Fiction favorites from the author’s shelves.
Journalist and author Lionel Shriver published her first novel in 1987 (The Female of the Species), but it wasn’t until 2003’s We Need to Talk about Kevin that she became a household name. That epistolary novel won the Orange Prize for its treatment of a mother’s guilt at an act of targeted violence committed by her son. Her new work of fiction, The New Republic, was actually written in 1998 but is only now being published. A tale of terrorism in a Portuguese backwater and one man’s misguided desire to be popular, it feels more prescient than ever. When we asked her to pick three favorites, Shriver chose three works of fiction with astonishing imaginative scope.
By Allegra Goodman
“This author has an unusual ability to completely inhabit other people’s professions, in this case the world of cancer research. If you’re tired of protagonists who write novels for a living, Goodman’s for you. What might seem like just a little cheating in the conduct of an experiment has momentous consequences for a researcher’s career and the reputations of colleagues as well. Believe it or not, Intuition crackles with the suspense of a good thriller.”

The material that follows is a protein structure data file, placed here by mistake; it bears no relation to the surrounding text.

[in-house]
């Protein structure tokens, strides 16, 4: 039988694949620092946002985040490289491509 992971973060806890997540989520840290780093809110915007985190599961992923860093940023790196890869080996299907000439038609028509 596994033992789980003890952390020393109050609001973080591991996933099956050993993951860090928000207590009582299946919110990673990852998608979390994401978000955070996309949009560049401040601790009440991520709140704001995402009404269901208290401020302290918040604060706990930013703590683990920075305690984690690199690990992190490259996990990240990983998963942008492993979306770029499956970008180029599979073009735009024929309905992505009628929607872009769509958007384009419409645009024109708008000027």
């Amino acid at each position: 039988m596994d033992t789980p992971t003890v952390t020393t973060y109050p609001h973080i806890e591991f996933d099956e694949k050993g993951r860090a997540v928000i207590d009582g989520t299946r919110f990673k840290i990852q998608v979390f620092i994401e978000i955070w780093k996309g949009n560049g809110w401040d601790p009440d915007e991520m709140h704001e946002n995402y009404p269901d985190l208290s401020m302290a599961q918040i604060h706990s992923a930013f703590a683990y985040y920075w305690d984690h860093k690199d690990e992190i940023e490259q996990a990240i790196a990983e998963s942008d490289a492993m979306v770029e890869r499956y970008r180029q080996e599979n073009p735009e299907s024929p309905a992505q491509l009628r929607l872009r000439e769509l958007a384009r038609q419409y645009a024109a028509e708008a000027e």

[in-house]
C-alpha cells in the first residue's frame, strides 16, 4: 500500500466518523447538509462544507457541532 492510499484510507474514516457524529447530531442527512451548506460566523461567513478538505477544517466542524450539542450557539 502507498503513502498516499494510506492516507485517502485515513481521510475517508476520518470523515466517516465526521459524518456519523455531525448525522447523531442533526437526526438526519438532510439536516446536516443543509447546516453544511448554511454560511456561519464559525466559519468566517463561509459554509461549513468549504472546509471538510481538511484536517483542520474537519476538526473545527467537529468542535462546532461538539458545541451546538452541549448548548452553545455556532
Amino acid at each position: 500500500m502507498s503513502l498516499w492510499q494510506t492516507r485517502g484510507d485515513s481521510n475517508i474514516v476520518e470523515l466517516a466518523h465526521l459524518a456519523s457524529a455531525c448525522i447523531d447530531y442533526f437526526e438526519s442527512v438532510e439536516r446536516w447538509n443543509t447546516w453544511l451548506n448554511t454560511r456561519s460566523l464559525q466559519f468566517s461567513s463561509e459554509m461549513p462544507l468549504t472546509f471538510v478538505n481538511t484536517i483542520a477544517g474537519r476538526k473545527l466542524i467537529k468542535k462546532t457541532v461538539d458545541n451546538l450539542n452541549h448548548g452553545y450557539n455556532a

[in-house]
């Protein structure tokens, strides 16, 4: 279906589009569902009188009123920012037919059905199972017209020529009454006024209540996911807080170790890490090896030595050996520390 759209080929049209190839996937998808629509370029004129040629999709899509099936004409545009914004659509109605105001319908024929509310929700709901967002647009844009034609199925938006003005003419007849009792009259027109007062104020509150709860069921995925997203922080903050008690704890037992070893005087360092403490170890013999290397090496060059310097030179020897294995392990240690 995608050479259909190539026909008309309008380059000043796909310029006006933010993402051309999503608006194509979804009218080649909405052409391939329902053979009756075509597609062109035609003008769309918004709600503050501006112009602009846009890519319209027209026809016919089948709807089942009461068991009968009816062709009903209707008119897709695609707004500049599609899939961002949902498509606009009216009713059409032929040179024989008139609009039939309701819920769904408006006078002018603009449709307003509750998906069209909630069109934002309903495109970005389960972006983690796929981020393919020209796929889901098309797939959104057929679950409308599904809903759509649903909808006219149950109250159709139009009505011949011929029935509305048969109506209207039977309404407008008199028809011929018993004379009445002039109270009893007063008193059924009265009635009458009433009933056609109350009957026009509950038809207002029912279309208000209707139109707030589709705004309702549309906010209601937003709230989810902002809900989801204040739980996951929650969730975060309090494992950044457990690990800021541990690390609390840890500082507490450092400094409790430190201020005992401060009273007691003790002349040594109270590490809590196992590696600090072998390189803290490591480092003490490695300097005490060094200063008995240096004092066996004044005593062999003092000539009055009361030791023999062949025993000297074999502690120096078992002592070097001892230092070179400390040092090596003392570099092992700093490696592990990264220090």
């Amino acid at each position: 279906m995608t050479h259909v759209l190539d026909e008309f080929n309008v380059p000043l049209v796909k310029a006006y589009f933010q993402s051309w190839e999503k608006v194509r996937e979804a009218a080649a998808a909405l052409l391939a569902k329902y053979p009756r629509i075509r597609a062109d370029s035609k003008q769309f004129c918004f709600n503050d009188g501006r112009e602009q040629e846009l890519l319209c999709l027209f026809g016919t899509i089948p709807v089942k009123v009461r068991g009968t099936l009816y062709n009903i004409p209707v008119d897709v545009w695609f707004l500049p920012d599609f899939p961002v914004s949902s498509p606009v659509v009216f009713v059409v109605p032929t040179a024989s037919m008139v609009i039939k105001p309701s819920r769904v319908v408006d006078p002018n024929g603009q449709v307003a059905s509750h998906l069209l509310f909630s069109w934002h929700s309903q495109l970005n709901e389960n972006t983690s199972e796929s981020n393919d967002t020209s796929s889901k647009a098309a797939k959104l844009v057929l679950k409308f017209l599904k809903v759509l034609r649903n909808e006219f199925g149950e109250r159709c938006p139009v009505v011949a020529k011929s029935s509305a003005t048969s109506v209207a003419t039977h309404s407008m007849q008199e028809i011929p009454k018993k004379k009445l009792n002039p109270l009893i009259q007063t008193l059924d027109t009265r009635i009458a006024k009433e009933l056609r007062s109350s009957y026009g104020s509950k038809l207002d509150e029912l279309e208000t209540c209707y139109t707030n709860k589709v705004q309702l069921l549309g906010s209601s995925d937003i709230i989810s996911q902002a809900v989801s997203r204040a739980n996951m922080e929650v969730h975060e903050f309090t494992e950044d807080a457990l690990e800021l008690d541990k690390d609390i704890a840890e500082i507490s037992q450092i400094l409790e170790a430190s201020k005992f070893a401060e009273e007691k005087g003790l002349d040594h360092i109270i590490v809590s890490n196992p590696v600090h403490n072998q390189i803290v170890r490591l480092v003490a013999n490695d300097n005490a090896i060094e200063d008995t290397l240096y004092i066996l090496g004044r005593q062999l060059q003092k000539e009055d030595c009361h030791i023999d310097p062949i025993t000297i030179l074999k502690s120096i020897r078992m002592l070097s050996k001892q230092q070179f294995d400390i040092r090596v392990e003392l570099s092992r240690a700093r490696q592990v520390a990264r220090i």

By Matthew Kneale
“The tale of an ill-fated sea journey from Britain to Tasmania to discover the original Garden of Eden, this historical novel has an immediacy rare for the genre. And it’s hilarious. Kneale spent seven years on this book, but his research is seamlessly woven into the narrative, and you never feel you’re being force-fed someone else’s homework. A great send-up of religion and racism both, with a dark, farcical ending reminiscent of The Mosquito Coast.”
By Russell Banks
“Taking on subject matter that most authors would cross the street to avoid, Banks tackles the modern-day pariah: the sex offender. Though the protagonist never actually seduces a 14-year-old girl he met on the Internet, he certainly intended to do so. This novel doesn’t issue any kind of blanket pardon for sex offenders, but it does extend to them the measure of sympathy that every human being probably deserves. A brave project and a compelling story.”